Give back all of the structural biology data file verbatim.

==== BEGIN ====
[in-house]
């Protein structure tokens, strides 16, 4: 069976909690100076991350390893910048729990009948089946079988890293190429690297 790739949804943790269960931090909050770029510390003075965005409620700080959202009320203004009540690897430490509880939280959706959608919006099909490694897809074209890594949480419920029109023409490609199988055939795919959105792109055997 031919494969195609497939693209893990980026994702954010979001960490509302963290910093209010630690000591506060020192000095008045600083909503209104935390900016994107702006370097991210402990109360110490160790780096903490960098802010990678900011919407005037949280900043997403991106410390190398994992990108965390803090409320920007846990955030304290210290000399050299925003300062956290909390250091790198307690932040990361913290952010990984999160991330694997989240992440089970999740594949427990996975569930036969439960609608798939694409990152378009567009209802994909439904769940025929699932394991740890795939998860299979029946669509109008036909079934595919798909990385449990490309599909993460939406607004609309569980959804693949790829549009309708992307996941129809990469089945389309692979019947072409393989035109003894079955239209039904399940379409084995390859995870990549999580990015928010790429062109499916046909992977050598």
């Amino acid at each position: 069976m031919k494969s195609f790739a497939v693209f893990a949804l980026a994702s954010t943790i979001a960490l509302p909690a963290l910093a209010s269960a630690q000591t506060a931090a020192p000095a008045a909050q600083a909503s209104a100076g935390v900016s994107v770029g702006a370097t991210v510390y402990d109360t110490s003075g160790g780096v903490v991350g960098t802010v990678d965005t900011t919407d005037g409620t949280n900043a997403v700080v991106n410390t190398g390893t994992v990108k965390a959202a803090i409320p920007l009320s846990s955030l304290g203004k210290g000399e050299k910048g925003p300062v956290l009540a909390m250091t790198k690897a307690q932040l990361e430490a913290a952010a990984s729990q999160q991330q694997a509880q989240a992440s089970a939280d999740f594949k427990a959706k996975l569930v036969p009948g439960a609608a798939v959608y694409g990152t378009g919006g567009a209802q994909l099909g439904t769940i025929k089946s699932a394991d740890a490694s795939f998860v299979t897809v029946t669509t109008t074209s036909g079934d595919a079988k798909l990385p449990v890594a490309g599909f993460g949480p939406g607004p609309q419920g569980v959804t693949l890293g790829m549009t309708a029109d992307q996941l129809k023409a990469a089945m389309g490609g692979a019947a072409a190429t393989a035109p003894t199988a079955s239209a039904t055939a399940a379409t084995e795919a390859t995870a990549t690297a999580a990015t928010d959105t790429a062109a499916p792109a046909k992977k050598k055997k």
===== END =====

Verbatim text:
[in-house]
């Protein structure tokens, strides 16, 4: 069976909690100076991350390893910048729990009948089946079988890293190429690297 790739949804943790269960931090909050770029510390003075965005409620700080959202009320203004009540690897430490509880939280959706959608919006099909490694897809074209890594949480419920029109023409490609199988055939795919959105792109055997 031919494969195609497939693209893990980026994702954010979001960490509302963290910093209010630690000591506060020192000095008045600083909503209104935390900016994107702006370097991210402990109360110490160790780096903490960098802010990678900011919407005037949280900043997403991106410390190398994992990108965390803090409320920007846990955030304290210290000399050299925003300062956290909390250091790198307690932040990361913290952010990984999160991330694997989240992440089970999740594949427990996975569930036969439960609608798939694409990152378009567009209802994909439904769940025929699932394991740890795939998860299979029946669509109008036909079934595919798909990385449990490309599909993460939406607004609309569980959804693949790829549009309708992307996941129809990469089945389309692979019947072409393989035109003894079955239209039904399940379409084995390859995870990549999580990015928010790429062109499916046909992977050598």
């Amino acid at each position: 069976m031919k494969s195609f790739a497939v693209f893990a949804l980026a994702s954010t943790i979001a960490l509302p909690a963290l910093a209010s269960a630690q000591t506060a931090a020192p000095a008045a909050q600083a909503s209104a100076g935390v900016s994107v770029g702006a370097t991210v510390y402990d109360t110490s003075g160790g780096v903490v991350g960098t802010v990678d965005t900011t919407d005037g409620t949280n900043a997403v700080v991106n410390t190398g390893t994992v990108k965390a959202a803090i409320p920007l009320s846990s955030l304290g203004k210290g000399e050299k910048g925003p300062v956290l009540a909390m250091t790198k690897a307690q932040l990361e430490a913290a952010a990984s729990q999160q991330q694997a509880q989240a992440s089970a939280d999740f594949k427990a959706k996975l569930v036969p009948g439960a609608a798939v959608y694409g990152t378009g919006g567009a209802q994909l099909g439904t769940i025929k089946s699932a394991d740890a490694s795939f998860v299979t897809v029946t669509t109008t074209s036909g079934d595919a079988k798909l990385p449990v890594a490309g599909f993460g949480p939406g607004p609309q419920g569980v959804t693949l890293g790829m549009t309708a029109d992307q996941l129809k023409a990469a089945m389309g490609g692979a019947a072409a190429t393989a035109p003894t199988a079955s239209a039904t055939a399940a379409t084995e795919a390859t995870a990549t690297a999580a990015t928010d959105t790429a062109a499916p792109a046909k992977k050598k055997k």